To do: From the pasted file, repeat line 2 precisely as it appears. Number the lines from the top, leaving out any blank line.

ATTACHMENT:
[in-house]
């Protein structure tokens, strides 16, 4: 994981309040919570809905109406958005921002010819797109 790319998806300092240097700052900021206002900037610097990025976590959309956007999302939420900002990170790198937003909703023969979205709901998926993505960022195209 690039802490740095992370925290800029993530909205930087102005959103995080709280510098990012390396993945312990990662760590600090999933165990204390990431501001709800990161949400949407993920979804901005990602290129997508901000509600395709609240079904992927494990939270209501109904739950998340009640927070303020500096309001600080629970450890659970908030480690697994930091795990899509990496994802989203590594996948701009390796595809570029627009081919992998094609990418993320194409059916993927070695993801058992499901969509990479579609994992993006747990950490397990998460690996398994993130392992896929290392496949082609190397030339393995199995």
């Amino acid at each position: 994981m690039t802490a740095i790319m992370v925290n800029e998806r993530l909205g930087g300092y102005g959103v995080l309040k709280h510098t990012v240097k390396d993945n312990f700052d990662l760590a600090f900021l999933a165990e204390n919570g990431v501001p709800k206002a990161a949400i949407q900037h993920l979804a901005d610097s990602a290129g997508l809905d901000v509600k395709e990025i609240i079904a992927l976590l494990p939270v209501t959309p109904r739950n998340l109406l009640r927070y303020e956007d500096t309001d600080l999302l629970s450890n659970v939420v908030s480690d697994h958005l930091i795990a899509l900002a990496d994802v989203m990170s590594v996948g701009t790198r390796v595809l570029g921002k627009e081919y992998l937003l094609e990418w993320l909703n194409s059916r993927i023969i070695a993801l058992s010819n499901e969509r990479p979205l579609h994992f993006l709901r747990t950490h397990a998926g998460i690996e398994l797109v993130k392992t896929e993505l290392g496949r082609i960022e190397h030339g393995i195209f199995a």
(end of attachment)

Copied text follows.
């Protein structure tokens, strides 16, 4: 994981309040919570809905109406958005921002010819797109 790319998806300092240097700052900021206002900037610097990025976590959309956007999302939420900002990170790198937003909703023969979205709901998926993505960022195209 690039802490740095992370925290800029993530909205930087102005959103995080709280510098990012390396993945312990990662760590600090999933165990204390990431501001709800990161949400949407993920979804901005990602290129997508901000509600395709609240079904992927494990939270209501109904739950998340009640927070303020500096309001600080629970450890659970908030480690697994930091795990899509990496994802989203590594996948701009390796595809570029627009081919992998094609990418993320194409059916993927070695993801058992499901969509990479579609994992993006747990950490397990998460690996398994993130392992896929290392496949082609190397030339393995199995």